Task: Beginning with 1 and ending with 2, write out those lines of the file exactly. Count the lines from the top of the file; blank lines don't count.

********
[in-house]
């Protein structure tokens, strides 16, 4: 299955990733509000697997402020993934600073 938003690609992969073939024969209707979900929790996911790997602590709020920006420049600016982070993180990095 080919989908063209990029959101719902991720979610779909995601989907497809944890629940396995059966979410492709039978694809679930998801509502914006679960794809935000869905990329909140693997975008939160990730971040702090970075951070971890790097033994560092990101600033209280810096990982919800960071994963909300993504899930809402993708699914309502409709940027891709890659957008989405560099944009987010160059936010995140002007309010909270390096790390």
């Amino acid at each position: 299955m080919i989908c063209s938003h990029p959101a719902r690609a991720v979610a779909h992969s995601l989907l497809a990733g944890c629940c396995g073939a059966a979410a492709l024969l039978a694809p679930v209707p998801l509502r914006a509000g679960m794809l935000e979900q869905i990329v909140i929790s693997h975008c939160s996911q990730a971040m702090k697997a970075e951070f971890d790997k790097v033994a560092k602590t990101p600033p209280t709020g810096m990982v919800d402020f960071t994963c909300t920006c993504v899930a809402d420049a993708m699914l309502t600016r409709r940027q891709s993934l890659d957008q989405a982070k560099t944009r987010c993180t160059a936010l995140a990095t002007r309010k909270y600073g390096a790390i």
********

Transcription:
[in-house]
């Protein structure tokens, strides 16, 4: 299955990733509000697997402020993934600073 938003690609992969073939024969209707979900929790996911790997602590709020920006420049600016982070993180990095 080919989908063209990029959101719902991720979610779909995601989907497809944890629940396995059966979410492709039978694809679930998801509502914006679960794809935000869905990329909140693997975008939160990730971040702090970075951070971890790097033994560092990101600033209280810096990982919800960071994963909300993504899930809402993708699914309502409709940027891709890659957008989405560099944009987010160059936010995140002007309010909270390096790390």